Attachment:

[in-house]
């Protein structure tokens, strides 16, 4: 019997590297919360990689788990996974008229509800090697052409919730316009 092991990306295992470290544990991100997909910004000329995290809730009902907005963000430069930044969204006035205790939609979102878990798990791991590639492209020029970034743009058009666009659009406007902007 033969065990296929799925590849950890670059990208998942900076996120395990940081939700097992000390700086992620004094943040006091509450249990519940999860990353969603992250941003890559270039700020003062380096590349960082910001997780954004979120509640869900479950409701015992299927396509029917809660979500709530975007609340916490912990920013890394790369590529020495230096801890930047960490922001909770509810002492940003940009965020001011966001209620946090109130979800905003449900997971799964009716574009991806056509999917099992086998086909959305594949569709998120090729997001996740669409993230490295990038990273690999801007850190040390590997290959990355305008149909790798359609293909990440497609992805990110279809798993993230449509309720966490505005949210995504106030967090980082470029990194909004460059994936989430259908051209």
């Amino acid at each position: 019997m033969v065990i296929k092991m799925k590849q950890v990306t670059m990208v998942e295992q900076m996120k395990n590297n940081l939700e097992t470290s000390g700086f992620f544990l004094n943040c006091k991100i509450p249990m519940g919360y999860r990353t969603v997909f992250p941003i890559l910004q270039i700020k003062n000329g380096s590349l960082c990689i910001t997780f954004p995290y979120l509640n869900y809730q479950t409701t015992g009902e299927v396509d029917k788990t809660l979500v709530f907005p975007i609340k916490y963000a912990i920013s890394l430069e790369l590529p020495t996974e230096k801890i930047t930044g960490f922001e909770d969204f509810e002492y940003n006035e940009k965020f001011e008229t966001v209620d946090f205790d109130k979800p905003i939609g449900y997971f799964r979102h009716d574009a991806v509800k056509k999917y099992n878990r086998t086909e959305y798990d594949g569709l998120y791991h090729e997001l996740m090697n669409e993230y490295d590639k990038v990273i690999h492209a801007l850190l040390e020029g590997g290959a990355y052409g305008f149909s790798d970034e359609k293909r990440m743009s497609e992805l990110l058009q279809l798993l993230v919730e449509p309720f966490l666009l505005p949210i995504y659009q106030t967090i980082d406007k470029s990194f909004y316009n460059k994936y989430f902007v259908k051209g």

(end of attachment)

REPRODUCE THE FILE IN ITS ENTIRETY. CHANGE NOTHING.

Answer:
[in-house]
């Protein structure tokens, strides 16, 4: 019997590297919360990689788990996974008229509800090697052409919730316009 092991990306295992470290544990991100997909910004000329995290809730009902907005963000430069930044969204006035205790939609979102878990798990791991590639492209020029970034743009058009666009659009406007902007 033969065990296929799925590849950890670059990208998942900076996120395990940081939700097992000390700086992620004094943040006091509450249990519940999860990353969603992250941003890559270039700020003062380096590349960082910001997780954004979120509640869900479950409701015992299927396509029917809660979500709530975007609340916490912990920013890394790369590529020495230096801890930047960490922001909770509810002492940003940009965020001011966001209620946090109130979800905003449900997971799964009716574009991806056509999917099992086998086909959305594949569709998120090729997001996740669409993230490295990038990273690999801007850190040390590997290959990355305008149909790798359609293909990440497609992805990110279809798993993230449509309720966490505005949210995504106030967090980082470029990194909004460059994936989430259908051209």
């Amino acid at each position: 019997m033969v065990i296929k092991m799925k590849q950890v990306t670059m990208v998942e295992q900076m996120k395990n590297n940081l939700e097992t470290s000390g700086f992620f544990l004094n943040c006091k991100i509450p249990m519940g919360y999860r990353t969603v997909f992250p941003i890559l910004q270039i700020k003062n000329g380096s590349l960082c990689i910001t997780f954004p995290y979120l509640n869900y809730q479950t409701t015992g009902e299927v396509d029917k788990t809660l979500v709530f907005p975007i609340k916490y963000a912990i920013s890394l430069e790369l590529p020495t996974e230096k801890i930047t930044g960490f922001e909770d969204f509810e002492y940003n006035e940009k965020f001011e008229t966001v209620d946090f205790d109130k979800p905003i939609g449900y997971f799964r979102h009716d574009a991806v509800k056509k999917y099992n878990r086998t086909e959305y798990d594949g569709l998120y791991h090729e997001l996740m090697n669409e993230y490295d590639k990038v990273i690999h492209a801007l850190l040390e020029g590997g290959a990355y052409g305008f149909s790798d970034e359609k293909r990440m743009s497609e992805l990110l058009q279809l798993l993230v919730e449509p309720f966490l666009l505005p949210i995504y659009q106030t967090i980082d406007k470029s990194f909004y316009n460059k994936y989430f902007v259908k051209g």